New York subway system thwarted in plan to remove trash cans from stations
- New York's Metropolitan Transportation Authority (MTA) has given up on removing trash cans from subway stations in an effort to improve cleanliness and cut down on rats since launching the pilot in 2011, as reported by amNewYork.
- The state agency saw positive results after starting the program at two stations and eventually expanded it to 39 stations. Though signage wasn't prominently displayed to communicate the change to customers in every station, among other factors, and littering continued. After seeing mixed results the MTA eventually returned cans to these stations in August 2016.
- As part of a new station cleaning program, the MTA has more than doubled its station cleaning schedule to now service 94 stations every two weeks. The agency will also be purchasing 27 new refuse cars to expedite the process and is continuing to roll out new track vacuums.
This particular MTA plan has long been a point of contention with the state comptroller's office, which has been periodically releasing reports that question the agency's lack of clear evaluation standards. It has been hard to quantify progress since visible signage wasn't posted to notify customers in all affected stations and clear methods weren't developed to count how many bags of waste were removed from the stations. Further complicating the results, the MTA recently reported an increase in the amount of delays caused by track fires from 801 in August to 1,599 in January. Without clear data on how the lack of cans affected waste it's hard to know whether their return led to this uptick.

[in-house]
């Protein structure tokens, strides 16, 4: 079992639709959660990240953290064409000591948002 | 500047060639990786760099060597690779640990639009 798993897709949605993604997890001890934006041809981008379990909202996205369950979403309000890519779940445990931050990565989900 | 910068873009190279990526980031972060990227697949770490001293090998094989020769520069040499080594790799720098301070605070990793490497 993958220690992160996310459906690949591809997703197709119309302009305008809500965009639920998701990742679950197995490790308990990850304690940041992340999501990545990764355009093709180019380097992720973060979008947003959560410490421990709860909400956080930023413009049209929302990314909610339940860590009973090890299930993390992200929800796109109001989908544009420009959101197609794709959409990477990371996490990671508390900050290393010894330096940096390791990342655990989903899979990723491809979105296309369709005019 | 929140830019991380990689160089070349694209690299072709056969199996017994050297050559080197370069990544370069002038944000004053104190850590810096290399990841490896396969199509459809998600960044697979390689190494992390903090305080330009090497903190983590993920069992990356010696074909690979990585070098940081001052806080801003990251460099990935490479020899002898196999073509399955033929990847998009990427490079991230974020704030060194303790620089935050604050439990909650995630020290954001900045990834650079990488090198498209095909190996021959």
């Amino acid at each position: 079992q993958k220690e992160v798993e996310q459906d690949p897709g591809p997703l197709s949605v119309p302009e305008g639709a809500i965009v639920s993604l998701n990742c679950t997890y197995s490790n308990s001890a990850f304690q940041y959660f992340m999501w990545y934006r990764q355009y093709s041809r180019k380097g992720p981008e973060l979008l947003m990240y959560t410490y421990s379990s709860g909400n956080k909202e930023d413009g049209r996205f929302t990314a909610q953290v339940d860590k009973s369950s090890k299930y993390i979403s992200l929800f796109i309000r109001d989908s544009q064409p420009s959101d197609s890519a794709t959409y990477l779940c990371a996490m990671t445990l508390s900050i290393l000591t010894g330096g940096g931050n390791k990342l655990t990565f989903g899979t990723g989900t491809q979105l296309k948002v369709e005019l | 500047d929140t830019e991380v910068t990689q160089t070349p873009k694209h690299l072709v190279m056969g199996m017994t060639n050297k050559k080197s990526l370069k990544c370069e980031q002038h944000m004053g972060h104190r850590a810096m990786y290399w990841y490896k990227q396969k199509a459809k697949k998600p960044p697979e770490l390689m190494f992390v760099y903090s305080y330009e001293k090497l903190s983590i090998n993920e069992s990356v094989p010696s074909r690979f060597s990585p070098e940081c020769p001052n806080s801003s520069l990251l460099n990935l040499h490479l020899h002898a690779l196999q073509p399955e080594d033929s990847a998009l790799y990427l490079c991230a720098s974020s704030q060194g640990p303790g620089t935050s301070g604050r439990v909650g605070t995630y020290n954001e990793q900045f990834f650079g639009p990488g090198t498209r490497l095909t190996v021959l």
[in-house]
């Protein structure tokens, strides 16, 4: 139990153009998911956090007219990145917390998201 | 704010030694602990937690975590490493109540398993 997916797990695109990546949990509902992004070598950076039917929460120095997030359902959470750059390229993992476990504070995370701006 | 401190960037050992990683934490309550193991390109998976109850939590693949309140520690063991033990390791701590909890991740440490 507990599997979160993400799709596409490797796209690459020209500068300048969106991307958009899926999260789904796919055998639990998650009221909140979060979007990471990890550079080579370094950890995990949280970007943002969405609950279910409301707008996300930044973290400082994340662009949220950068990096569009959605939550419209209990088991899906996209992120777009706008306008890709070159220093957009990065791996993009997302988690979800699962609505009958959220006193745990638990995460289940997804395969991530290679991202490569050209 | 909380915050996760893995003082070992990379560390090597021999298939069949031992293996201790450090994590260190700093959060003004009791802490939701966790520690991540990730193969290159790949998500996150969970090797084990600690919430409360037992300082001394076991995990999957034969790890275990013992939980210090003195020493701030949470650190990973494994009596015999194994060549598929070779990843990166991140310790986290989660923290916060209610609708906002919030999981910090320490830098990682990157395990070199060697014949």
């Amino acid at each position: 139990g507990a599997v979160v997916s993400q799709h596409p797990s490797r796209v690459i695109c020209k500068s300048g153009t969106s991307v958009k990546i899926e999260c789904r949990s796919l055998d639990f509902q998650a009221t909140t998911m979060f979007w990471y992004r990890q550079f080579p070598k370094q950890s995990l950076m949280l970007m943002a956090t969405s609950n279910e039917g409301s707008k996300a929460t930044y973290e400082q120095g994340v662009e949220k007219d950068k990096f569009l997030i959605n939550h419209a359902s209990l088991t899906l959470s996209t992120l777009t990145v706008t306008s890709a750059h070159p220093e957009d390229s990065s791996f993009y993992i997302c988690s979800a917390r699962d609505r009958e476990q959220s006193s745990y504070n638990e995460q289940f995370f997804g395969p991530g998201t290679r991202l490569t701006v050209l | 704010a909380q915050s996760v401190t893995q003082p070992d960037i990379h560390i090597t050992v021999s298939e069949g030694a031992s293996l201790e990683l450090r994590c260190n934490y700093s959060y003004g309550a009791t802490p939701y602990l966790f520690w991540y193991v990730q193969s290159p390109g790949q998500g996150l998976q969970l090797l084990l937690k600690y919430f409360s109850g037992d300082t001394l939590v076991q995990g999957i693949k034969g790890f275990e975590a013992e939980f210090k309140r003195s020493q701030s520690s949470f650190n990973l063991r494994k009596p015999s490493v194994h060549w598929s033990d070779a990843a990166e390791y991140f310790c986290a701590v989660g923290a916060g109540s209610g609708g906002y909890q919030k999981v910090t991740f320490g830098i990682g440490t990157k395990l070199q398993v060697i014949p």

The logistics of pulling 40 tons of waste out of the agency's 472 stations each day are challenging and a visible amount of this material often falls onto the tracks. Since launching "Operation Clean Sweep" last year, the MTA has stepped up its maintenance efforts and also begun investing in a small fleet of portable track vacuum units that have shown promise. These units are capable of catching any waste that falls off the platform and could otherwise encourage the rat population or cause track fires.
While the MTA's litter psychology experiment may not have worked they aren't the only government agency trying new tactics on this front. Cities such as Philadelphia and Los Angeles have made litter reduction key parts of their new "zero waste" strategies and many others have tried a variety of public education campaigns to address the issue. Many of these efforts have delivered results, but no clear solution has been found to change this problematic human behavior.
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